February 26, 2018 by Canadian Underwriter
Insurance professionals selling condo insurance might want to advise their self-styled handyman clients to consult an expert before taking on seemingly minor home alterations.
A British Columbia strata lot owner is on the hook for more than $8,000 after accidentally drilling a hole into a pipe when trying to mount a television.
In June 2016, Ronald Lake drilled a hole into a wall to install a mounting bracket, the Civil Resolution Tribunal noted in a ruling released Feb. 20, 2018. The drill hit a pipe, causing flooding.
Lake wanted the strata corporation to reimburse him $5,000 while the strata corporation wanted Lake to pay $8,281.87 for emergency restoration services and pipe repair. They took their dispute to the CRT, which ruled against Lake.
Lake had argued the accident was “caused by incorrectly installed plumbing approved by the strata, and it was reasonable to expect to be able to mount a television on a bedroom wall,” CRT member Kate Campbell wrote in the ruling.
The strata corporation had argued that unit owners are “responsible for ensuring there are no service lines in a wall before any drilling.”
The strata corporation did not convince the CRT that Lake violated a bylaw requiring approval before fastening to a wall “any television or radio antenna or similar structure or appurtenance.” Campbell’s rationale was that a television wall mount bracket is not an antenna, but rather is “similar to wall-mounted shelving or furniture,” which do not require approval for installation under the strata corporation’s bylaws.
But those bylaws also stipulate that the strata corporation is not responsible for damage “caused by an overflow or leakage of water from any adjoining strata lots or buildings or by the breaking or bursting of any pipes or plumbing fixtures, or in any other manner whatsoever, unless such damage shall result from the negligent act or omission on the part of the strata corporation, its servants or agents.” The CRT ruled that in this case, the strata corporation was not negligent.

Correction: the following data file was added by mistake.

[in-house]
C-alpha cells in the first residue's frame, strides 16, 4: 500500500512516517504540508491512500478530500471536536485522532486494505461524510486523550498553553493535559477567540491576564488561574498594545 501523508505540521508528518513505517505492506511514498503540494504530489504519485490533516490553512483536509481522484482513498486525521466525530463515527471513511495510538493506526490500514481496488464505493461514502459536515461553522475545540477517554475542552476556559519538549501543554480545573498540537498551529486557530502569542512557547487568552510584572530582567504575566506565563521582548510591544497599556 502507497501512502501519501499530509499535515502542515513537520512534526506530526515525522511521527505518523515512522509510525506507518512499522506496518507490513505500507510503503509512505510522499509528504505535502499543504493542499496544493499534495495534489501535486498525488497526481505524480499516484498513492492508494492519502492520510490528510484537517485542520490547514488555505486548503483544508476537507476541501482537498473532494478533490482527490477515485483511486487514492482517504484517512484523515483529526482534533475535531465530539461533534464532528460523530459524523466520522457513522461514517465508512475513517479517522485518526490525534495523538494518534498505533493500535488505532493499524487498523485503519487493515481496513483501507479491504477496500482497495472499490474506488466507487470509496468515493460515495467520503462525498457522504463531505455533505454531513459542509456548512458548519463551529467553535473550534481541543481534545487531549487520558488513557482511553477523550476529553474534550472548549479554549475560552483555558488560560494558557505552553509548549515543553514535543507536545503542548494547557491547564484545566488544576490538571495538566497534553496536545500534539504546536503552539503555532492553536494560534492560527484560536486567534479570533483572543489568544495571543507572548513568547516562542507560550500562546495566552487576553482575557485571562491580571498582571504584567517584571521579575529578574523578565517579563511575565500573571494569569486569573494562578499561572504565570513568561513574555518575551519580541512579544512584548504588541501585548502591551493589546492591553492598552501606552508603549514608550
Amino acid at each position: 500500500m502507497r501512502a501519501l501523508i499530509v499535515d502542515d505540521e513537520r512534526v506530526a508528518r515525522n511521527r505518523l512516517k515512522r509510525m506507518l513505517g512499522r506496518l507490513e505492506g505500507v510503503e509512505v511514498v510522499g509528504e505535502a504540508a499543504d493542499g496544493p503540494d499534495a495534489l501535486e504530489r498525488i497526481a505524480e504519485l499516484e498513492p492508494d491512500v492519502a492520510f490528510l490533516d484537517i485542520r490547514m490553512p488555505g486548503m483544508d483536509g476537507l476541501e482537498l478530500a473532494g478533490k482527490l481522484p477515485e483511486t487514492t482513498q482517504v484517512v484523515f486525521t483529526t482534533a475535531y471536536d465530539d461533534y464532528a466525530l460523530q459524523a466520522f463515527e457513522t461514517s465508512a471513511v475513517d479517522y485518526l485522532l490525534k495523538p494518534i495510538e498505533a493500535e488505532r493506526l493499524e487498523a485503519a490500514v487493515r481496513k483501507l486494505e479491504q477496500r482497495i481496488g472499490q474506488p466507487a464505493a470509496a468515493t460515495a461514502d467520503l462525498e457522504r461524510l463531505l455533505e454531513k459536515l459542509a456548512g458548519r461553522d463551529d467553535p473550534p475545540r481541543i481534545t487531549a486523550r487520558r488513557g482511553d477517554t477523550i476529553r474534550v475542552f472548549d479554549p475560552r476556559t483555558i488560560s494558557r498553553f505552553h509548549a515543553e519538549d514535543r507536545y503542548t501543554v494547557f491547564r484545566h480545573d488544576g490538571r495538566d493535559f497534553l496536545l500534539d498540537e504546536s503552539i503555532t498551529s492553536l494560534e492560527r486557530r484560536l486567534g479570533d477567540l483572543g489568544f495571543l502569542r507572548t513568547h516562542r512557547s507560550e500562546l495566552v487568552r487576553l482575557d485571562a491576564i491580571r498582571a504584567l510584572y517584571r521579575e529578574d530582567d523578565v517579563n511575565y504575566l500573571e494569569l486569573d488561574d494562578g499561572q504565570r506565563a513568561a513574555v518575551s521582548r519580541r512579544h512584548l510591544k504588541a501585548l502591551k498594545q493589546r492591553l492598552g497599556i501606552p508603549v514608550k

Lake had stated he “deliberately drilled into the drywall and not the stud, in order to install a toggle bolt,” based on advice from installers at Home Depot and Best Buy.
Evidence submitted by Lake “[does] not prove that the water pipe in question was installed contrary to the codes applicable in the applicant’s jurisdiction,” Campbell wrote.
Perhaps it’s petty, and maybe it’s just me, but I expect more from the industry press.
Drilling through a water supply pipe results in a loss from the peril of water escape, not flood, the water damage that occurs when this happens is called, water damage, not flood damage. The Peril flood is a consequence of overland water entering the premises.
It’s hard enough to explain the nuances of our terminology to our customers without a news article referencing the cause of loss incorrectly. Forgive me, but we don’t need to add to the confusion our clients endure already from the uniformed press by misquoting the cause of loss in news articles.
Maybe I just need coffee?
Have a nice day!
This is the second article in today’s version of Canadian Underwriter Daily that references water escape as flood. As set out in the prior comment about this article, there is a difference between water escape and flood and Canadian Underwriter journalist’s should understand that.
Thanks for the opportunity to point that out.